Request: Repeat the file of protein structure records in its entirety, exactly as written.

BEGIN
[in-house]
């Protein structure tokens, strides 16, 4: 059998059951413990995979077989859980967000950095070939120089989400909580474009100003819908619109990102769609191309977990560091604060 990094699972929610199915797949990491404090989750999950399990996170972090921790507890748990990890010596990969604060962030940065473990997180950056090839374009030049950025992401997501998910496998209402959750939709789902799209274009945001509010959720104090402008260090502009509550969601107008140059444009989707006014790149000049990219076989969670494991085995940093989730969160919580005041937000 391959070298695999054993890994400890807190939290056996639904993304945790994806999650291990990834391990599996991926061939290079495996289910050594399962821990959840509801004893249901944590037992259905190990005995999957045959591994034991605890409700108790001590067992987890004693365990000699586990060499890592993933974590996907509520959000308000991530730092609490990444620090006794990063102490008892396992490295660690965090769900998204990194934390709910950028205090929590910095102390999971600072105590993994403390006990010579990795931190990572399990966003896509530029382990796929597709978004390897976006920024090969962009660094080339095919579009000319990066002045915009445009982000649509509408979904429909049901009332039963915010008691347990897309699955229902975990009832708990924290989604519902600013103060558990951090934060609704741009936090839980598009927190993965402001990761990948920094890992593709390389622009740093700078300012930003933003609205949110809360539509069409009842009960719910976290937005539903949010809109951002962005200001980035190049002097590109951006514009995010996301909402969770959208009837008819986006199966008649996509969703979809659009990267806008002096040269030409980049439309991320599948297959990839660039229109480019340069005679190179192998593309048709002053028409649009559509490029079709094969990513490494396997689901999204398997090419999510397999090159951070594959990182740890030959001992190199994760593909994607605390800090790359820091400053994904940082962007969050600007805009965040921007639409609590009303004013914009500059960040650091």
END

[in-house]
């Protein structure tokens, strides 16, 4: 059998059951413990995979077989859980967000950095070939120089989400909580474009100003819908619109990102769609191309977990560091604060 990094699972929610199915797949990491404090989750999950399990996170972090921790507890748990990890010596990969604060962030940065473990997180950056090839374009030049950025992401997501998910496998209402959750939709789902799209274009945001509010959720104090402008260090502009509550969601107008140059444009989707006014790149000049990219076989969670494991085995940093989730969160919580005041937000 391959070298695999054993890994400890807190939290056996639904993304945790994806999650291990990834391990599996991926061939290079495996289910050594399962821990959840509801004893249901944590037992259905190990005995999957045959591994034991605890409700108790001590067992987890004693365990000699586990060499890592993933974590996907509520959000308000991530730092609490990444620090006794990063102490008892396992490295660690965090769900998204990194934390709910950028205090929590910095102390999971600072105590993994403390006990010579990795931190990572399990966003896509530029382990796929597709978004390897976006920024090969962009660094080339095919579009000319990066002045915009445009982000649509509408979904429909049901009332039963915010008691347990897309699955229902975990009832708990924290989604519902600013103060558990951090934060609704741009936090839980598009927190993965402001990761990948920094890992593709390389622009740093700078300012930003933003609205949110809360539509069409009842009960719910976290937005539903949010809109951002962005200001980035190049002097590109951006514009995010996301909402969770959208009837008819986006199966008649996509969703979809659009990267806008002096040269030409980049439309991320599948297959990839660039229109480019340069005679190179192998593309048709002053028409649009559509490029079709094969990513490494396997689901999204398997090419999510397999090159951070594959990182740890030959001992190199994760593909994607605390800090790359820091400053994904940082962007969050600007805009965040921007639409609590009303004013914009500059960040650091």